The Rev Geoffrey Studdert better known as “Woodbine Willie”, was the vicar at St Paul’s church in Worcester, and he is buried at St John’s cemetery, in the city.
At the outbreak of WW1 he volunteered as a chaplain, and won the Military Cross in 1917. His habit of handing out cigarettes to troops earned him his nickname, being a heavy smoker himself. Big crowds lined the streets of Worcester for his funeral in 1929.
St Paul’s hostel, first opened in the derelict vicarage of St Paul’s Church were Rev Studdert Kennedy used to be a priest. Our name derives from these humble but important early days.
Born in Leeds in 1883, he was the son of a vicar and after reading divinity and classics at Trinity College, Dublin, became a vicar, first in Rugby and then in Worcester.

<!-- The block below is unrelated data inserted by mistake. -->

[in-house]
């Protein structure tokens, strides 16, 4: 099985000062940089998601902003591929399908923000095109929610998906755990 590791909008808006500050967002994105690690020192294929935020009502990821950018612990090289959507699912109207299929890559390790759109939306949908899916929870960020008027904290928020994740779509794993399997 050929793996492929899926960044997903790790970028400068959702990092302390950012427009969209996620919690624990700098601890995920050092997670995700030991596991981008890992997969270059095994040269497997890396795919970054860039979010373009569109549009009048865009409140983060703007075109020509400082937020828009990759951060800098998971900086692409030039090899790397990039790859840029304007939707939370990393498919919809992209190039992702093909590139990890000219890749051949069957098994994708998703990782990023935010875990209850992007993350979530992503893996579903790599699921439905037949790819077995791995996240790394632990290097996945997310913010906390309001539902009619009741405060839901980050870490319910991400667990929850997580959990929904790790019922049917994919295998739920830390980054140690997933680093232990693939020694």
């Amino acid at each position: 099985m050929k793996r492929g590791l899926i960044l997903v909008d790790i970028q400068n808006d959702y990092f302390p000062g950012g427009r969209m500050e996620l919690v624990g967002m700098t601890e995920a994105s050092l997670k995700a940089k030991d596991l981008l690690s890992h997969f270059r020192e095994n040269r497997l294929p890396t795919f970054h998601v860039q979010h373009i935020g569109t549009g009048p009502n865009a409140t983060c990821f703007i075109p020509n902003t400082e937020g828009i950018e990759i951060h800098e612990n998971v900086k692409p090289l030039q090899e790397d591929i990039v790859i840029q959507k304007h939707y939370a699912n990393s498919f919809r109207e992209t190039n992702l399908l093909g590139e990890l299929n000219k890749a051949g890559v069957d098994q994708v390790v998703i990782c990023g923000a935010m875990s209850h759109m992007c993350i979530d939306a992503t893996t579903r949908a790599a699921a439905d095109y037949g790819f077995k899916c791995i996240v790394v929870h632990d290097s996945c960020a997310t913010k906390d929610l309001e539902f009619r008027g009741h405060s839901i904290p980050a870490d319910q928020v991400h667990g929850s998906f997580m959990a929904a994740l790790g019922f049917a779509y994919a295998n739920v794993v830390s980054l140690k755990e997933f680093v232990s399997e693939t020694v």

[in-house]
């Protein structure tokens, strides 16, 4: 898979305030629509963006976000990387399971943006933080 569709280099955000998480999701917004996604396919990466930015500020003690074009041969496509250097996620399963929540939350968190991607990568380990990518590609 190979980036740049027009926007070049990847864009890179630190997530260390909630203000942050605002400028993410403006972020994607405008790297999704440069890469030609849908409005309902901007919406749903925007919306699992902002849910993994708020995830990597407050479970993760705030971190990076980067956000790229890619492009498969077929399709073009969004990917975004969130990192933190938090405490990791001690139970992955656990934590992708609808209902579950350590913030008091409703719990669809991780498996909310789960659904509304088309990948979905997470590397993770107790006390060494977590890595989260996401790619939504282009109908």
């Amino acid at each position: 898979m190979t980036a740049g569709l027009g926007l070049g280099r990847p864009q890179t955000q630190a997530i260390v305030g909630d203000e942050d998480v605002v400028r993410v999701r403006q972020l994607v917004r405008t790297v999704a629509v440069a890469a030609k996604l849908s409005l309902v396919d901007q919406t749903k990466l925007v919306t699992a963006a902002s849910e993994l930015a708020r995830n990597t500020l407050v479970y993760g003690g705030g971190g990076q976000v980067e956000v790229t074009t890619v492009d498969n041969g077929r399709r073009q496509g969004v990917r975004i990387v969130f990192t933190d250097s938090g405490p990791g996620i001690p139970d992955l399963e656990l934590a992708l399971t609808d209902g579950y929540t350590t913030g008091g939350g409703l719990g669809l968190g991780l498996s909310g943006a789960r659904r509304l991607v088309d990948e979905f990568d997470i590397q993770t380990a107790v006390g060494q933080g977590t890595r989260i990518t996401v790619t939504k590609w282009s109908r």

As a chaplain in WW1 he was well-known for going into no-man’s-land in the thick of a battle, to comfort wounded soldiers.
He was never afraid to be close to the fighting – one celebrated story tells of him crawling out to a working party putting up wire in front of their trench.
A nervous soldier challenged him, asking who he was, and he said “The church.”
When the soldier asked what the church was doing out there, he replied “Its job.”
He was also a published poet and wrote Rhymes of a Padre (1918) and More Rough Rhymes (1919) about his war experiences. In 1929, on one of his lecture tours in Liverpool, he fell ill and died.